We were motoring through the mainland again last month, and were between the West German towns of Titz and Wanken (you think that's bad? There is on the Brussels Metro a station called, I swear to you, Kunstwet), when I had occasion to use the facilities at a roadside cafe. Having completed my business, I reapplied my jacket and my poserphone fell out of the pocket and flew into several pieces on the floor. I reassembled the bits and hit the 'on' button. 'Sim card not present', said the display. The card must have flown into the neighbouring stall which I had unfortunately failed to notice had recently become occupied.
So I bent double, taking care, as one does on these occasions, not to let the knees touch the ground, and peered beneath the partition in search of the Sim, only to be confronted in a very short time by a pair of inverted German eyes clearly wondering what the hell I thought I was looking at. I am not known for my speed of movement, but I was bolt upright and whistling nervously in a tenth of a second.
An awkward pause then ensued, during which my neighbour evidently decided against completing his task and left. I nipped in next door and recovered the Sim from, wouldn't you know, a small puddle. Having washed it and my hands seven or eight times, it was time to reenter the community, where, of course, I had no idea which one he was, and he could be absolutely certain that I was the perve next door. It may not have taken an hour to cross that cafe, but it certainly felt like it.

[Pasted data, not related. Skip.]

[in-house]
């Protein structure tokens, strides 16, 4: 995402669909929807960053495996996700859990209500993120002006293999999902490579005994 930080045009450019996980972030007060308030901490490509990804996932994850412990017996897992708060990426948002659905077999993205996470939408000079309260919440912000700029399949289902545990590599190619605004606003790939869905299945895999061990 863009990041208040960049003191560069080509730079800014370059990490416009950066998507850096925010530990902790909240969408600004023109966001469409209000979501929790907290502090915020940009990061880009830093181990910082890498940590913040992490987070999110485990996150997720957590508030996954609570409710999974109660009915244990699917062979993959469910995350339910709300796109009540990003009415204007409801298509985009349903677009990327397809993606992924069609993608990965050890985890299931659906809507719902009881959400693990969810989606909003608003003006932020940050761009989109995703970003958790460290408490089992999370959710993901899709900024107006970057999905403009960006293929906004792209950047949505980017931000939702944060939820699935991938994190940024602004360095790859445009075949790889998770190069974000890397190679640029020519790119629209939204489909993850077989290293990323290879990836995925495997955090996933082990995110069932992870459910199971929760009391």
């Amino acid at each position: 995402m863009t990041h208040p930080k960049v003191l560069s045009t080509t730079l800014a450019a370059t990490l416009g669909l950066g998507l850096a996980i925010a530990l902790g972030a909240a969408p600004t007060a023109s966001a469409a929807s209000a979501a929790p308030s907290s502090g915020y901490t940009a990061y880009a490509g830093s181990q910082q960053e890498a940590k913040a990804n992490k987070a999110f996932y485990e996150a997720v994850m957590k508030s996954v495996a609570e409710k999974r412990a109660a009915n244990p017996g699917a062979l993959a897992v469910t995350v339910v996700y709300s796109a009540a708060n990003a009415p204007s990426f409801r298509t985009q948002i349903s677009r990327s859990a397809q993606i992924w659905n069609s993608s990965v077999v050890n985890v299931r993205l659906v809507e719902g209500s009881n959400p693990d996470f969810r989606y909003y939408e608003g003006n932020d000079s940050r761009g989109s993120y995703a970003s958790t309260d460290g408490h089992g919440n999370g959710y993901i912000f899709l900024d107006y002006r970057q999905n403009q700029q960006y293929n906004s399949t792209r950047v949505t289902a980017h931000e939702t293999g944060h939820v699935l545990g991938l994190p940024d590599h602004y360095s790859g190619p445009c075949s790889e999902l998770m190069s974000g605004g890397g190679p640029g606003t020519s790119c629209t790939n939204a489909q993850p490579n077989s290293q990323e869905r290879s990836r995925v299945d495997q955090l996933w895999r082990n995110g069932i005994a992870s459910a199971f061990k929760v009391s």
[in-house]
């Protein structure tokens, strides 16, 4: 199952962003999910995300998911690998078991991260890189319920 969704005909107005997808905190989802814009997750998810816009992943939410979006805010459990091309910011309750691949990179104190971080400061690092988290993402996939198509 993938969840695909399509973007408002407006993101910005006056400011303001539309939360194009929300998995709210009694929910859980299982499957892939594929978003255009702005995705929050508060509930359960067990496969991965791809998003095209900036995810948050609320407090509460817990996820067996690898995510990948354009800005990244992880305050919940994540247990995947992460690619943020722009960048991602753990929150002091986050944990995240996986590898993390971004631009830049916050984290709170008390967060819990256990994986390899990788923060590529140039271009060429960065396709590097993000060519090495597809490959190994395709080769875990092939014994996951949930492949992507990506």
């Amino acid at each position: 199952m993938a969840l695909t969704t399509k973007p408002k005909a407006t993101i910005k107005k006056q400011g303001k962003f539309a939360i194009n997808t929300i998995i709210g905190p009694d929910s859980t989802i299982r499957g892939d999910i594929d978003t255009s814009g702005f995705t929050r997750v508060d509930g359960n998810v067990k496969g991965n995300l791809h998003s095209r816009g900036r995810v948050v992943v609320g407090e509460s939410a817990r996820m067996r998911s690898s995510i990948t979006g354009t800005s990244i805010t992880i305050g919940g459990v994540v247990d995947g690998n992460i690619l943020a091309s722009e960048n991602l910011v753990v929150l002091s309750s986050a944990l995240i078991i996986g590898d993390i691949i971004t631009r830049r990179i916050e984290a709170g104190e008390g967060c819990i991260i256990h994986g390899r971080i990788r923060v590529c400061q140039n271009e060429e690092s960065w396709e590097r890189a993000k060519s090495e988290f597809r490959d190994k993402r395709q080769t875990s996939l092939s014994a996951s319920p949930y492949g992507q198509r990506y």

Anyhow, one of the glories of the European experience is, as we know, the Single Market, whereby you may purchase the same goods throughout the Continent, with minor differences in price to cover shipping costs and variations in VAT. So, for example, 7.5 kg of the excellent Royal Canin Junior dog food, available in French supermarkets for IR £12.75 kilo, can be purchased in Dublin for IR £24.95. Does it occur to you that someone somewhere is trying to become very very rich?
Speaking of dogs, which Heaven forbid, the Dragon Lady recently demanded a web page, and we plunged into the arcane waters of http and ftp and pmt and all the rest of it. It was actually a bit of fun, and easier than expected, but revealed a chilling amount of dog freakery world-wide. There are little circles on the internet choked with breathless news about litters past, present and to come, darling little habits, cutesy-pie names and, occasionally, to cheer the dognostic, loathsome diseases. Anyhow, the site address is http://indigo.ie/~moggie and no fewer than 603 strange people have visited it since the end of August. The Irish Kennel Club has a handsome site of its own, carrying the results of the Golf Classic in which, I am proud to say, I feature, as a member of the team that won the Scenic Rout trophy. It surely won't be long before the results of dog-shows are posted to the IKC site as a matter of course.
The Dragon is doing a BIS next week, and the house is littered with Breed Standards. Is it not arrogant of judges to measure another creature against one of these arbitrary Standards, without ever having it done to them? As a rare gesture of sympathy towards the canine kingdom, let us select a Standard at random - the Pug Standard, for example - and a Best in Show judge - Mrs C.A. Ahern, for example - and start judging the Judge against the Standard.
General Appearance:- Decidedly square and cobby, it is 'multum in parvo' shown in compactness of form, well-knit proportions and hardness of muscle.